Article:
2018 Print & Outdoor Craft


Short List
Category A02. Copywriting
Idea Creation ÅKESTAM HOLST Stockholm, SWEDEN
Production ÅKESTAM HOLST Stockholm, SWEDEN
Name Company Position
Stephanie Moradi Åkestam Holst NoA Copywriter
Eva Wallmark Åkestam Holst NoA Art Director
Michal Sitkiewicz Åkestam Holst NoA Art Director
Jesper Holst Åkestam Holst NoA Art Director
Mimmi Morén Åkestam Holst NoA Account Manager
Kjell Månsson Åkestam Holst NoA Account Director
Magnus Jakobsson Åkestam Holst NoA Creative Director
Anna Forsberg Åkestam Holst NoA Graphic Designer

Cultural/Context information for the jury

When the infatuation wears off and everyday life puts its sharp claws into what we love, it's not the big gestures that keep the love alive. It's the little things. The things that make the few but close moments we share become a little closer. A little warmer. A little more frequent. Like a simple and modest mattress wedge from IKEA, for example. Because that's how our products work. They make everyday life a bit better. Whether it's about divorced parents, rebellious teens or two people who love each other but doesn't show it often enough. They're simply where life happens. And with an emotional concept that has achieved worldwide success through relatable and realistic imagery and film depicting modern life with a subtle product message - taking it on from a copywriting perspective was challenging. But sometimes it's a thousand words that does the job, instead of a picture.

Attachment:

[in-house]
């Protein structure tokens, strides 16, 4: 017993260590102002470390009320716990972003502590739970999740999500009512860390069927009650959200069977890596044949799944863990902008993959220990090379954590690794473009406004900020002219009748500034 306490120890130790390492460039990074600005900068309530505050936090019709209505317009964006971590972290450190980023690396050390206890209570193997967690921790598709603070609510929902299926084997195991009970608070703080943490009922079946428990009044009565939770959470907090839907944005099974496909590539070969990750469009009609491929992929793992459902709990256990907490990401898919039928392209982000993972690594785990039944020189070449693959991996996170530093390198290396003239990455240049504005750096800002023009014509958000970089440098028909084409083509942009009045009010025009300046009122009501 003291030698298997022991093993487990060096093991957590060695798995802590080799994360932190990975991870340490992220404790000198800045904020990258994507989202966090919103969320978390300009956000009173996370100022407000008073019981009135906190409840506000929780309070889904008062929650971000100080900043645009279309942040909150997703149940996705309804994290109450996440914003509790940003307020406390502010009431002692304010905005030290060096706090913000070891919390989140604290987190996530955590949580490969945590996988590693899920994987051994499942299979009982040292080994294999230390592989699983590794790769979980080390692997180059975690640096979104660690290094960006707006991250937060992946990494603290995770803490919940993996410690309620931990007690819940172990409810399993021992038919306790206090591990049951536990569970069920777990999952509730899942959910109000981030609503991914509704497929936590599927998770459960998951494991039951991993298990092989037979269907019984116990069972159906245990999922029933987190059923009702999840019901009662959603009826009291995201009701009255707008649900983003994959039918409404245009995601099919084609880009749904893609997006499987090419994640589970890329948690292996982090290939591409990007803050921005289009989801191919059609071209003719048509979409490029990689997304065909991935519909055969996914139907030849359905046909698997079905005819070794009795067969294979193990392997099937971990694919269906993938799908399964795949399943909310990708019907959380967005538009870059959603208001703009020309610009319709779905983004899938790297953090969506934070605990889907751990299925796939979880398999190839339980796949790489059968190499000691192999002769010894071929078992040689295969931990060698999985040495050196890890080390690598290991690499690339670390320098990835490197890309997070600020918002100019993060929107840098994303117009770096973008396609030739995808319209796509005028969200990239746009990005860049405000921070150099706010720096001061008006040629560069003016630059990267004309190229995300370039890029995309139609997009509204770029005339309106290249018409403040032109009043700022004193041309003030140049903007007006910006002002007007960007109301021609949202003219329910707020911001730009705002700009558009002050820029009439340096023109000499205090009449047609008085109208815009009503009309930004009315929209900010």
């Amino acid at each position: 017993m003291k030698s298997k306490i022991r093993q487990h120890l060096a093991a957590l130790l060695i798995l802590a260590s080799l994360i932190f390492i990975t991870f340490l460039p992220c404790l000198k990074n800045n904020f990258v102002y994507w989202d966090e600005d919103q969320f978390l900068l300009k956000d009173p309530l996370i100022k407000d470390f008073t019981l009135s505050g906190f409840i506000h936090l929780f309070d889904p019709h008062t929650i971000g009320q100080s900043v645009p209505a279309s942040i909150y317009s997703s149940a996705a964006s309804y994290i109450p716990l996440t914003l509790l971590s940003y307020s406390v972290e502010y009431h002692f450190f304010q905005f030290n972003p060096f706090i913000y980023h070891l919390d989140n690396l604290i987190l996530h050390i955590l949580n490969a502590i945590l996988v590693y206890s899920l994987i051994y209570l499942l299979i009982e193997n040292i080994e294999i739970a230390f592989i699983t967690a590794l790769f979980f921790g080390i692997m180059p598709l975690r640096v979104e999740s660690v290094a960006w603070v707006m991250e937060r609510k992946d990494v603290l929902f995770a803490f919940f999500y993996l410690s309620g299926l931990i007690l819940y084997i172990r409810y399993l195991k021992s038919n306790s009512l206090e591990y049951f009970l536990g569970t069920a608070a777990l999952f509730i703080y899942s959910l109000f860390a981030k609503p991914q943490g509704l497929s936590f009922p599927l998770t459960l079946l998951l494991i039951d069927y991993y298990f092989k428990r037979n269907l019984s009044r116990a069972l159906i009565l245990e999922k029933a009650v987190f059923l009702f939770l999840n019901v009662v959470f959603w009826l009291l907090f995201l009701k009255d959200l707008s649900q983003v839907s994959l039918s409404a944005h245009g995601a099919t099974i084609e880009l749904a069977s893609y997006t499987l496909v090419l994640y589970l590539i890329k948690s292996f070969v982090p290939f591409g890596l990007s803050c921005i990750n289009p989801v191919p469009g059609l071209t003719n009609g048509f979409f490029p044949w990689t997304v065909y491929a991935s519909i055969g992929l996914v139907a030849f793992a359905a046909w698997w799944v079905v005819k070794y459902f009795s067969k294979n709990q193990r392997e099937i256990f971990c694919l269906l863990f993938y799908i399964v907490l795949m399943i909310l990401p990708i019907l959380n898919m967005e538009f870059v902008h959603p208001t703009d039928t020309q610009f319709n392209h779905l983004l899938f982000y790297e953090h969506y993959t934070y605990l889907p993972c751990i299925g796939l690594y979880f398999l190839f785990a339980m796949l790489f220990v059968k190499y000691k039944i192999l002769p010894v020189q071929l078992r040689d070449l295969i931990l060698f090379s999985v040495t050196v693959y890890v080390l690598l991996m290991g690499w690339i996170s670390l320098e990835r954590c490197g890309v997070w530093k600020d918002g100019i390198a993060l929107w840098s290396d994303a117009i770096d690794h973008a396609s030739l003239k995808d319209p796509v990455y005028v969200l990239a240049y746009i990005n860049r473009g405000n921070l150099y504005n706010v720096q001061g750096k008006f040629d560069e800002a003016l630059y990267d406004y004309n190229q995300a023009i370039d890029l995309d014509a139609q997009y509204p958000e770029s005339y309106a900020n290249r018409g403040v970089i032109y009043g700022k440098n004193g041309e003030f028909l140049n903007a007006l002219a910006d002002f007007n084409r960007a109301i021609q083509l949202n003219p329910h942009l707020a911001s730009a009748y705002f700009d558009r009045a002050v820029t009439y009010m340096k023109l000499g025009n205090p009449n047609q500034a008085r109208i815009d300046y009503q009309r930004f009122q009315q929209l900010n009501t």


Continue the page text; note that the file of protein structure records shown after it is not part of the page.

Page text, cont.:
Three familiar dots are slowly jumping up and down on your screen. She’s a solid nine. You’re more like a six. Or maybe a seven if you’re having a good hair day and you squint a little. You’ve seen her a few times now. At a house party. Over coffee. At that dive bar gig. You think you’re in love with her but don’t want to seem desperate so you don’t text her back right away. You’ve typed. And deleted. Typed. Dele ted. Typed. When you finally press send, every word has been carefully analyzed a thousand times over. You’re thinking that she’s not really that into you. That she’s not looking for something serious. That her ex who hit the genetic jackpot is back. That they’re in love and are moving to Goa to find themselves under a Full Moon Party and get married to the sound of techno. Dot, dot, dot. When she finally answers, you’ve already gotten together and broken up at least three times in your head. But she wants to see you again, so you start hanging out some more. You don’t really know each other yet so you talk about all the things you have in common and no one else cares about. Your favorite movies, your divorced parents, why fries are better than boiled potatoes, and that fuzzy feeling of putting on warm clothes directly from the dryer. You think no one else can have as much in common as you have. That you’re made for each other. You don’t see each other all the time but you text from morning to morning. You joke, but not really, about having babies as a couple. About growing old as a couple. About your first fight as a couple. About being a couple. When you think about her you get hot in places you didn’t even know could get hot. You’re sweating all the time. You sleep together until the sun goes up. Exhausted and warm, you spoon until your arms go numb. You fall asleep in the gap of the bed, but it doesn’t matter. She wakes up in it, but that’s OK. It’s deep and cool. You’re on re. Nothing can come between you two. All of your texts end with kisses. Hers ends with a heart. Sometimes three, sometimes thirty. You call each other Honey bun. Baby. Boo. When you kiss, it’s like bungy jumping from the wing of a Concorde at top speed. You move in together. You take her old double bed with you. It’s more than enough. You promise to never go to bed angry, whatever happens. You swear on your parents. On graves. No crosses count. You go to IKEA on a Sunday to buy new pillows but only make it to a showroom for teenagers where you start making out. Like teenagers. You say you love each other. The first time you say it, it’s exciting. The fortieth time you say it, it’s comfortable. You steal the covers when you sleep, but that’s OK. She eats really loud, but that’s OK. You always end up in the gap of the bed when you spoon, but that’s OK. You have a new job so you have to work a little more, and she just started studying so she has to study a little more. When you see each other at home you’re too tired to talk. But that’s OK. You have a lot on your mind. A lot on your plate. So you plan staycations and quality time together. But something comes up. A conference in another town. An urgent exam. You can always go another time. You postpone it. You don’t have time to see her friends. She’s too tired to see yours. Her texts don’t always start with Honeybun. Baby. Or Boo. Yours doesn’t always end with kisses. It’s more like ”what do you want for dinner?” and ”I don’t know, you decide”. You watch series together, but not with each other. A costume drama on the TV, a sitcom on the computer. Someone goes to the bathroom with the door open, someone lets one out on the couch. Every time you make love it’s the first time in a while. But it’s OK. You promise to do it more often. You argue about small things that suddenly grow huge. No one’s wrong and both are right. You don’t spoon each other every night because you need your hand to scroll and she wants to sleep on her stomach because it’s more comfortable that way. No one wants to lie in the gap. So you compromise. A cold foot against an outstretched knee. A tired hand against a bare shoulder. You still love her but don’t say it as often as you used to. She says she loves you but says a lot of other things more often. You’re not quite sure what though because you don’t always listen. Instead, you think about your next salary negotiation, about how your mom is doing, and that you haven’t been to the dentist for ages. It’s OK. She doesn’t always listen to you either. You usually kiss goodnight. But not every night. You usually go to bed as friends. But not every night. You buy a new bed. You like it soft. Her back likes it rm. You want different things and that’s OK. Because now you meet in the middle more often. Just like before when no one cared about the gap. Now you’re replacing it with sleepy cuddles. Your legs, entwined like spaghetti. More I love you’s translated into body language. Not every night. Not all the time. But enough to know that you’re still in love. With your Honeybun. Baby. Boo. When you wake up in the morning your arms have gone numb. But that’s OK. Nothing can come between you two. SIGGERUD ? mattress wedge ? 9,99€ WHERE LIFE HAPPENS ? IKEA